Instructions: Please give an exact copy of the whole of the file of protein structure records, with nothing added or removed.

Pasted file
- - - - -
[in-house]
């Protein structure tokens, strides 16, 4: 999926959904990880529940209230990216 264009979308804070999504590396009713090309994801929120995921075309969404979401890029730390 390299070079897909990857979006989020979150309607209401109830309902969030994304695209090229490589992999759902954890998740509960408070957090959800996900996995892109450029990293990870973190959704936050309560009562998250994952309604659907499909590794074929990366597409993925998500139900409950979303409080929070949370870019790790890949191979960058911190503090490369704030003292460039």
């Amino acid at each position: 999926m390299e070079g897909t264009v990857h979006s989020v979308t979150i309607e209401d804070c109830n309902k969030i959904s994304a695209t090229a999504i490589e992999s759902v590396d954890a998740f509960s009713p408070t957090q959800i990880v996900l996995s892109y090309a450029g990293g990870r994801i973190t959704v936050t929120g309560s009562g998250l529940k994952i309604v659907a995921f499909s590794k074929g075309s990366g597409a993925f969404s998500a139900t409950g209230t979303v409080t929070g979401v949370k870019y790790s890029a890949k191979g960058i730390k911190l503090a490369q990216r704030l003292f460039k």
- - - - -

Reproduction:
[in-house]
């Protein structure tokens, strides 16, 4: 999926959904990880529940209230990216 264009979308804070999504590396009713090309994801929120995921075309969404979401890029730390 390299070079897909990857979006989020979150309607209401109830309902969030994304695209090229490589992999759902954890998740509960408070957090959800996900996995892109450029990293990870973190959704936050309560009562998250994952309604659907499909590794074929990366597409993925998500139900409950979303409080929070949370870019790790890949191979960058911190503090490369704030003292460039």
């Amino acid at each position: 999926m390299e070079g897909t264009v990857h979006s989020v979308t979150i309607e209401d804070c109830n309902k969030i959904s994304a695209t090229a999504i490589e992999s759902v590396d954890a998740f509960s009713p408070t957090q959800i990880v996900l996995s892109y090309a450029g990293g990870r994801i973190t959704v936050t929120g309560s009562g998250l529940k994952i309604v659907a995921f499909s590794k074929g075309s990366g597409a993925f969404s998500a139900t409950g209230t979303v409080t929070g979401v949370k870019y790790s890029a890949k191979g960058i730390k911190l503090a490369q990216r704030l003292f460039k």